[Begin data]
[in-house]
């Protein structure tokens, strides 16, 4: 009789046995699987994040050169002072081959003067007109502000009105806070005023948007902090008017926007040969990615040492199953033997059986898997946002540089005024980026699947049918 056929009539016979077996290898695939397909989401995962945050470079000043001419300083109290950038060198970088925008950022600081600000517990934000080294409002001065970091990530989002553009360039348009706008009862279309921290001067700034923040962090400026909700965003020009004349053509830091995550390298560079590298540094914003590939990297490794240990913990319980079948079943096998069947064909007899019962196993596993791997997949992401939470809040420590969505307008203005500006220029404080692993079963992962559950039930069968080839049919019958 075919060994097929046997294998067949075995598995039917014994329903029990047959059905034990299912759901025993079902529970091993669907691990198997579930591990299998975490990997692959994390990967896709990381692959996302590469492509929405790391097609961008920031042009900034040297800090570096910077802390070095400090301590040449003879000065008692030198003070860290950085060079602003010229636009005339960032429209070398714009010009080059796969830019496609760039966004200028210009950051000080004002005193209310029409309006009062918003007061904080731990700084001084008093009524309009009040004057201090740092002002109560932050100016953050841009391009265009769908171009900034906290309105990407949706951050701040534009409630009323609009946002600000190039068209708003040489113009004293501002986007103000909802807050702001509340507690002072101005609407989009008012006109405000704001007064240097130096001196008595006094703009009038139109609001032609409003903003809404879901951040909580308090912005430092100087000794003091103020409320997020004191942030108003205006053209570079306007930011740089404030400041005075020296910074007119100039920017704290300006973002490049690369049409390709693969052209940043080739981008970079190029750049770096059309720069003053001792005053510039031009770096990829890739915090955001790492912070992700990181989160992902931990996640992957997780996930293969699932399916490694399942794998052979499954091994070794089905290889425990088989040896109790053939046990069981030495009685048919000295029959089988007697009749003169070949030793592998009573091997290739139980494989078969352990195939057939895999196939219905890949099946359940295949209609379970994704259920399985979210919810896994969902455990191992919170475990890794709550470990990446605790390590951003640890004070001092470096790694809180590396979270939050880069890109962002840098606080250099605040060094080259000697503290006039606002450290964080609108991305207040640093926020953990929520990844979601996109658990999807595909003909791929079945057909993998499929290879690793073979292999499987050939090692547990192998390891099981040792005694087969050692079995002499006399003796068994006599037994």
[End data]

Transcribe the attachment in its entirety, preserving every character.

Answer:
[in-house]
């Protein structure tokens, strides 16, 4: 009789046995699987994040050169002072081959003067007109502000009105806070005023948007902090008017926007040969990615040492199953033997059986898997946002540089005024980026699947049918 056929009539016979077996290898695939397909989401995962945050470079000043001419300083109290950038060198970088925008950022600081600000517990934000080294409002001065970091990530989002553009360039348009706008009862279309921290001067700034923040962090400026909700965003020009004349053509830091995550390298560079590298540094914003590939990297490794240990913990319980079948079943096998069947064909007899019962196993596993791997997949992401939470809040420590969505307008203005500006220029404080692993079963992962559950039930069968080839049919019958 075919060994097929046997294998067949075995598995039917014994329903029990047959059905034990299912759901025993079902529970091993669907691990198997579930591990299998975490990997692959994390990967896709990381692959996302590469492509929405790391097609961008920031042009900034040297800090570096910077802390070095400090301590040449003879000065008692030198003070860290950085060079602003010229636009005339960032429209070398714009010009080059796969830019496609760039966004200028210009950051000080004002005193209310029409309006009062918003007061904080731990700084001084008093009524309009009040004057201090740092002002109560932050100016953050841009391009265009769908171009900034906290309105990407949706951050701040534009409630009323609009946002600000190039068209708003040489113009004293501002986007103000909802807050702001509340507690002072101005609407989009008012006109405000704001007064240097130096001196008595006094703009009038139109609001032609409003903003809404879901951040909580308090912005430092100087000794003091103020409320997020004191942030108003205006053209570079306007930011740089404030400041005075020296910074007119100039920017704290300006973002490049690369049409390709693969052209940043080739981008970079190029750049770096059309720069003053001792005053510039031009770096990829890739915090955001790492912070992700990181989160992902931990996640992957997780996930293969699932399916490694399942794998052979499954091994070794089905290889425990088989040896109790053939046990069981030495009685048919000295029959089988007697009749003169070949030793592998009573091997290739139980494989078969352990195939057939895999196939219905890949099946359940295949209609379970994704259920399985979210919810896994969902455990191992919170475990890794709550470990990446605790390590951003640890004070001092470096790694809180590396979270939050880069890109962002840098606080250099605040060094080259000697503290006039606002450290964080609108991305207040640093926020953990929520990844979601996109658990999807595909003909791929079945057909993998499929290879690793073979292999499987050939090692547990192998390891099981040792005694087969050692079995002499006399003796068994006599037994």